My reporting system has a box to tick that says “Heating system not operated due to exterior temperature”. I’d like to find out what most do.
I can think of no heating system where that makes sense.
Do not rely on canned comments of report software or checklists.
They have been found to full or errors.
I always try to run the heating system. If the house has AC easy to get the house cool when entering so clients are cold then crank up the heat so the client is hot. Russel Ray had good recommendations to freeze, then cook the client that way they remember the systems operating.
Only time it is hard is on days of extreme heat with no AC and boiler heat.
Your reporting system appears to be in direct conflict with the standard of practice. Before publishing any reports with it, I think you should closely review all of the pre-written comments to see what others there are that might get you in serious trouble. What software do you use?
I always run a test on Furnaces and ac Units .
If too cold I do not run AC units and write the reason why TOO COLD TO TEST AC.
Hows this sound
temperatures below 65 degrees AC not operated, temperatures above 65 degrees furnace not tested. Due to the outside temperatures the furnace and AC were not tested.
I am kidding of course and I am not trying to start trouble.
I believe that is the case only with heat pumps operating on heat on hot days.
From C&D home reference .
Sever damage can occur to Air conditioning compressors if they are turned on when the outside temperature is below 65°F (16°C).
Some compressors contain a small heating element ( crankcase heater) that must be on for 12 to 24 hours prior to the compressor starting up.
I don’t see why that would matter, isn’t that no different than running the A/C if you turn it on after having been shut down for a while in the summer? (like in a vacant house)
I found this a couple of weeks ago
Just the opposite. I cook 'em first and then cool them down. I don’t want them leaving all hot at me.
I let the heating system run until people start coming to me to complain about how hot it is. Then I do the same with the cooling system. Only when they complain do I turn the system off.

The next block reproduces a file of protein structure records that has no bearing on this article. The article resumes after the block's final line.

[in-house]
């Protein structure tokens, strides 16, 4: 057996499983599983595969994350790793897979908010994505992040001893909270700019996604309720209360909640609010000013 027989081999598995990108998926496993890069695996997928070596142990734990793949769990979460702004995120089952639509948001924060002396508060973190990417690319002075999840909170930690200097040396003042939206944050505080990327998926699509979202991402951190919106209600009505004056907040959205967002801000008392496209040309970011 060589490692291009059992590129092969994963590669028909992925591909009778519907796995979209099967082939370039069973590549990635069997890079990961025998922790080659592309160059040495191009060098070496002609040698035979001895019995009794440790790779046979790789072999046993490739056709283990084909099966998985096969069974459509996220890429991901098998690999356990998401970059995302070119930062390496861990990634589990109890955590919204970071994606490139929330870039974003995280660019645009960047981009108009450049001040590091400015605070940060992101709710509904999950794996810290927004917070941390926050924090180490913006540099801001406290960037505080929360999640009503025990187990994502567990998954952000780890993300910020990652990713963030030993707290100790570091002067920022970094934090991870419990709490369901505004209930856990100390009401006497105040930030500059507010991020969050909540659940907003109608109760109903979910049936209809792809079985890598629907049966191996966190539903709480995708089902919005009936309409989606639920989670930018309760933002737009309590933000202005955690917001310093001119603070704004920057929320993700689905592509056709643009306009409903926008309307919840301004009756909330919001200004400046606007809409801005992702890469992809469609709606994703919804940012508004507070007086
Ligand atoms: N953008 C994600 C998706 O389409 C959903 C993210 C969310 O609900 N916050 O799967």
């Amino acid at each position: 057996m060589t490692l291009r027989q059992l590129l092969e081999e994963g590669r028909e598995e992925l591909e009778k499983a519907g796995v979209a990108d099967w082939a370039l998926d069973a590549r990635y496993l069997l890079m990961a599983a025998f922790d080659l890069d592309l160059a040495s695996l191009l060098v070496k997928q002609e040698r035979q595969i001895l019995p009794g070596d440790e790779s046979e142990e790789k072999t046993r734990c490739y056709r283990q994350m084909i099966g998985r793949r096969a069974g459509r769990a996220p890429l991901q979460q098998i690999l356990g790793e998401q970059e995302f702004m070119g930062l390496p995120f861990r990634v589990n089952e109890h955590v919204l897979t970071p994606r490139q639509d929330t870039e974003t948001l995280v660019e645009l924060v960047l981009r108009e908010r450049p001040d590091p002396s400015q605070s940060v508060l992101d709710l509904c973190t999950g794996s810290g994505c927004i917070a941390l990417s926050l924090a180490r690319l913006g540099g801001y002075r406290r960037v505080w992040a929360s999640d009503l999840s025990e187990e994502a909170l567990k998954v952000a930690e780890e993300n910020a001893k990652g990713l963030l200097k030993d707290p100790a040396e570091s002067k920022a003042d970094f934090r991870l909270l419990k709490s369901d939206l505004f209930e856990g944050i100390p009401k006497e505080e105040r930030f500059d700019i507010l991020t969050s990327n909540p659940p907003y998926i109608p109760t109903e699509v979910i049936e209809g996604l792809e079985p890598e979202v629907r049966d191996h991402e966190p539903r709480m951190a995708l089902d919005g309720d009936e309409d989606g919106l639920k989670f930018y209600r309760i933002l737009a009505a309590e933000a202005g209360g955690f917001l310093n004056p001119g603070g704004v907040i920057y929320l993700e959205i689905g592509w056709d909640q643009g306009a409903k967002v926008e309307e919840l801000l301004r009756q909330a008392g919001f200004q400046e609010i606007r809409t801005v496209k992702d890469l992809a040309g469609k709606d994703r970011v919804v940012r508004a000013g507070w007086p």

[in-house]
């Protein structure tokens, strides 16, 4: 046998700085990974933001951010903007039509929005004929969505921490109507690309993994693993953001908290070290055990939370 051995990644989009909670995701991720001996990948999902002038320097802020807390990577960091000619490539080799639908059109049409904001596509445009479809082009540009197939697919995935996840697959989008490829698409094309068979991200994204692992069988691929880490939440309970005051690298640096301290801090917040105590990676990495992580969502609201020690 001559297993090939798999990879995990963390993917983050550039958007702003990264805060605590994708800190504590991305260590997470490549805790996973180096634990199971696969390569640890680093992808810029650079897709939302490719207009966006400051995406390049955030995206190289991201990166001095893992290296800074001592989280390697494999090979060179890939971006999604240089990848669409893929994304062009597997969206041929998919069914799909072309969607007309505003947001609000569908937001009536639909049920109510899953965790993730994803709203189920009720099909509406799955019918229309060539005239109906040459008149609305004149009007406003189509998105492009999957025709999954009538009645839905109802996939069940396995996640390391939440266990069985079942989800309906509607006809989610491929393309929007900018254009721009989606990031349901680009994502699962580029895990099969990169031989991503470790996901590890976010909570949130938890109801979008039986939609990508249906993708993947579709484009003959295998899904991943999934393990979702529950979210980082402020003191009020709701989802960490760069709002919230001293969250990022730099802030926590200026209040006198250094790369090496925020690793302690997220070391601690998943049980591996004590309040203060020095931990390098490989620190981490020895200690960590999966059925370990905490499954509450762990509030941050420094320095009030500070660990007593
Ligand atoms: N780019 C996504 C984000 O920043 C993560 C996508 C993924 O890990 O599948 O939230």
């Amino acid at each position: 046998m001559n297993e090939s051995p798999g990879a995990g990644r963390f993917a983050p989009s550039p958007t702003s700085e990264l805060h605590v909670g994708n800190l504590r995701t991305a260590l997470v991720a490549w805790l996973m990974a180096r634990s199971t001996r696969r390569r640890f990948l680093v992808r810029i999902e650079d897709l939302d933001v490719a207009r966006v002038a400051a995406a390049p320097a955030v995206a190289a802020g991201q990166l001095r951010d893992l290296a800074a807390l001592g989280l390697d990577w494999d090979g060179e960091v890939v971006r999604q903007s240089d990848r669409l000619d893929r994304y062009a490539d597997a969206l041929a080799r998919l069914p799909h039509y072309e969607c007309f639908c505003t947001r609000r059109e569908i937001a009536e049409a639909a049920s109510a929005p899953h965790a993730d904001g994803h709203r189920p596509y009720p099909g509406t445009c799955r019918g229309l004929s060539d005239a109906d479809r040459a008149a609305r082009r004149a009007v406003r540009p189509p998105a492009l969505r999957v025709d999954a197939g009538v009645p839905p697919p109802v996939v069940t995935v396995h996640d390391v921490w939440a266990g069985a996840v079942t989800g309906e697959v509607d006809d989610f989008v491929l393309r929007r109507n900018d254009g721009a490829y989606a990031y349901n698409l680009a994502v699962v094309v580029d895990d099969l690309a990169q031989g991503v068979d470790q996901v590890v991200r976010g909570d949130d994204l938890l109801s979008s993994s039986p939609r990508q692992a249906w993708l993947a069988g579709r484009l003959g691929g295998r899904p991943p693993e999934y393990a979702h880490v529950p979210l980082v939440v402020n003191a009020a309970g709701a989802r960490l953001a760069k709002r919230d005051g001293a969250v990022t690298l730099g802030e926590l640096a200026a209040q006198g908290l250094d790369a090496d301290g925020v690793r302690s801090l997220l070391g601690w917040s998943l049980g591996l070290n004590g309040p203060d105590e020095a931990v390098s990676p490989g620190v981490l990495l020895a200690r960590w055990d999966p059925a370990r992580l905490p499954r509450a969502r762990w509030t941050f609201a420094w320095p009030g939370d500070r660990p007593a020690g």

So far I’ve only needed the complaints once in 11 years and a little over 11,000 inspections. Inspection was in March and Client moved in, in September. She leased the property back to the Sellers for six months, with no security deposit! System didn’t work when she moved in and I simply reminded her about her complaints when I was doing the inspection. “Oh, yeah,” she quietly said.
Just the other day I had a three family. No AC, vacant, top floor indoor temp was 85+. Thermostat only went as high as 82. Could not get furnace to run. 2nd and 1st floors were cool enough to run the furnaces.
Perhaps the thermostat was locked to not go over 82 degrees in heating mode. I often find them locked in new constructions to prevent the different RE agents from cranking up the A/C and forgetting to reset the temperature before leaving.
I used to use it back in the day.
Regarding Heat Pumps: Page 4 First column
Actually it might apply to heat pumps in the winter. Mine will not operate below 30 due to settings at the thermostat. Changing that lock out would definately be outside the SOP for an inspector and one might then use that comment on the report.
• Do not operate your unit in cooling mode when outdoor
temperatures are below 55°F unless your unit was modified
for low-ambient operation.
• Do not operate your unit in heating mode when outdoor
temperatures are above 66°F unless you set your thermostat
to emergency heat mode.
It’s the AHIT reporting system.
Thanks. We need to warn people about that program.
Often, new inspectors will purchase these programs that pre-write their reports with the idea that they can simply add photos and “click” on the closest canned comment that describes them … a recipe for disaster.
I love AHIT reports. Many of my competitors use them.